Emetophobia – fear of vomiting – is a major driver of anxiety and even panic for many in the community. Today on The Anxious Truth my old friend and collaborator Holly is back to share openly about her experience with emetophobia and what ultimately helped her get past what can be a crippling phobia.
Emetophobia can often be the driver underneath things like panic disorder and agoraphobia. Fear of panic and anxiety symptoms will drive avoidance that can have a major negative impact on lifestyle. The fear that panic or anxiety may cause one to vomit can cement that avoidance and kick it into high gear.
Sometimes people trying to use exposures to overcome panic disorder and agoraphobia find that the fear of vomiting when anxious means that the exposures are not “working”. Emetophobia has to be addressed alongside these issues or exposures can wind up being a merry go round of unproductive torture that lead nowhere.
Holly can loosely trace her emetophobia back to two particular incidents in her life that involved shame, fear, and other people being sick. Sometimes we know why we become emeotphobic. Sometimes we do not. Some experts think that emetophobia is linked to control issues or shame issues. This may or may not be true for any individual, but regardless, emetophobia is an addressable issue.
Many sufferers believe that exposure can’t work for emetophobia because we cannot intentionally make someone vomit as part of treatment. That is true, but it’s also not necessary to vomit to overcome emetophobia. That does not have to be part of the “exposure”. Other sufferers will reject exposure as a treatment because they insist that anything that brings them closer to even the idea of vomiting must never be permitted.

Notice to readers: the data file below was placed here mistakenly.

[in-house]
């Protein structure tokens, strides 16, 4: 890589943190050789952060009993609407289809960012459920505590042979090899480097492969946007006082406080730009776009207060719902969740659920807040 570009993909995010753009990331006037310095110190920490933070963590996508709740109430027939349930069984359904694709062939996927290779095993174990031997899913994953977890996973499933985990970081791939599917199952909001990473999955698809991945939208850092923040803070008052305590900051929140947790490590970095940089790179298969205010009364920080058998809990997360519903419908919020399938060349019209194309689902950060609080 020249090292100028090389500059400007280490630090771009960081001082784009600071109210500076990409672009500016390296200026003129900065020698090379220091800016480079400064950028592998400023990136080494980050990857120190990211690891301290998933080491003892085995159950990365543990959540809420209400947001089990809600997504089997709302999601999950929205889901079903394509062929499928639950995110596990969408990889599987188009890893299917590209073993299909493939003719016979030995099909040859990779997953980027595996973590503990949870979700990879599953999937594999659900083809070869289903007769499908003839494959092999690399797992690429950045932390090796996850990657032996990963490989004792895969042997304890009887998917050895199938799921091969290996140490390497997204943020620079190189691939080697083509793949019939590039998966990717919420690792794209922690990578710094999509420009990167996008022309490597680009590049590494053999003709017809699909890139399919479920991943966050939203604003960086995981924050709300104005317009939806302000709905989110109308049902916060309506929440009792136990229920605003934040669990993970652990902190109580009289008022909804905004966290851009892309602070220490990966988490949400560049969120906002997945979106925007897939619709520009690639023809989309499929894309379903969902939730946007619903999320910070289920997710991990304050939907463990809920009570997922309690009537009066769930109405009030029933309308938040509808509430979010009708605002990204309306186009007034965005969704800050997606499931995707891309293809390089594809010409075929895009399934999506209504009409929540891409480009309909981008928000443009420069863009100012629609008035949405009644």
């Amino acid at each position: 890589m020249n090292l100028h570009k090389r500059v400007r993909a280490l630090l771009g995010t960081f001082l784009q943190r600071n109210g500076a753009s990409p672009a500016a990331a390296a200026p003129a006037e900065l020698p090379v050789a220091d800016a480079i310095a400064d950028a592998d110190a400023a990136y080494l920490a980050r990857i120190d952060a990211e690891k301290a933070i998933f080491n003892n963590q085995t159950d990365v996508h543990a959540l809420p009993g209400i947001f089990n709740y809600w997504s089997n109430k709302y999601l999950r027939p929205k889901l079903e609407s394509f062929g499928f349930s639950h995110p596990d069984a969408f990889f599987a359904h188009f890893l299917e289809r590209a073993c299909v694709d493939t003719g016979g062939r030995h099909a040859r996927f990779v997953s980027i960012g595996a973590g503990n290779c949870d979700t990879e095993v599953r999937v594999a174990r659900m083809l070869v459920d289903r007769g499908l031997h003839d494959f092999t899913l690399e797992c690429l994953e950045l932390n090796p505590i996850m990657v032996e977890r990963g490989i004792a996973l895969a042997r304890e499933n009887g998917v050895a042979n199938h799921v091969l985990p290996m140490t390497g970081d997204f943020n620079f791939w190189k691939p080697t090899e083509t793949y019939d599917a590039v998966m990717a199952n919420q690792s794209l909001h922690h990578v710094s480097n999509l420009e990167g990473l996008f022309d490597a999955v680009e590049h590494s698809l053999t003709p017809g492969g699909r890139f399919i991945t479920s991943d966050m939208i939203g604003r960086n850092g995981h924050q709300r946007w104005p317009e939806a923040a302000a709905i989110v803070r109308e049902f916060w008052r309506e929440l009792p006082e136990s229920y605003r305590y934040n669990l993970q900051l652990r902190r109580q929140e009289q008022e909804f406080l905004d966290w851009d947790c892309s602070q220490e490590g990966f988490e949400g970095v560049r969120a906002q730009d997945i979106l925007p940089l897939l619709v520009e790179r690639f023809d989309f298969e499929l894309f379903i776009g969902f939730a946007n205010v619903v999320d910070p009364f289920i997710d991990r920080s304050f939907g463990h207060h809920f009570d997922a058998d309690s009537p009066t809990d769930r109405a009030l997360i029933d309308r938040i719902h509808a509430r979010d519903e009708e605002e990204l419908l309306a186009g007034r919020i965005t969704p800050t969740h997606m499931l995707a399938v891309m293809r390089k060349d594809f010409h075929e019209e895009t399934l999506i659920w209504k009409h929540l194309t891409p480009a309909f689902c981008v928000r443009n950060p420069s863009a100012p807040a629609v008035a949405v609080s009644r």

For Holly, the major shift in her relationship with this specific fear came when she was exposed to discussion of vomiting by virtue of her interactions with her friends and family. Her desire to keep her fear secret meant she was “forced” into listening. This was not her choice, but the shame of her fear was more important than the fear itself so she wound up doing some exposure without ever planning to do so.
This, combined with the work Holly was doing on her panic disorder, helped her start to see her fear of vomiting in a new way. The ability to put a little space between her fear and her reactions helped her begin to at least consider the possibility that vomiting might not be the worst possible thing for a human being to experience. She was able to recognize the fear response, rather than the act of vomiting itself, that was the problem.
This doesn’t mean that Holly wants to be sick or welcomes it, but this shift helped her start to accept that she can handle it if it does happen to her.
Holly was careful to point out that overcoming her emetophobia didn’t happen in an instant because something “clicked”. It was a long process of learning a that got her where she is now.
Some Emetophobia Resources Online
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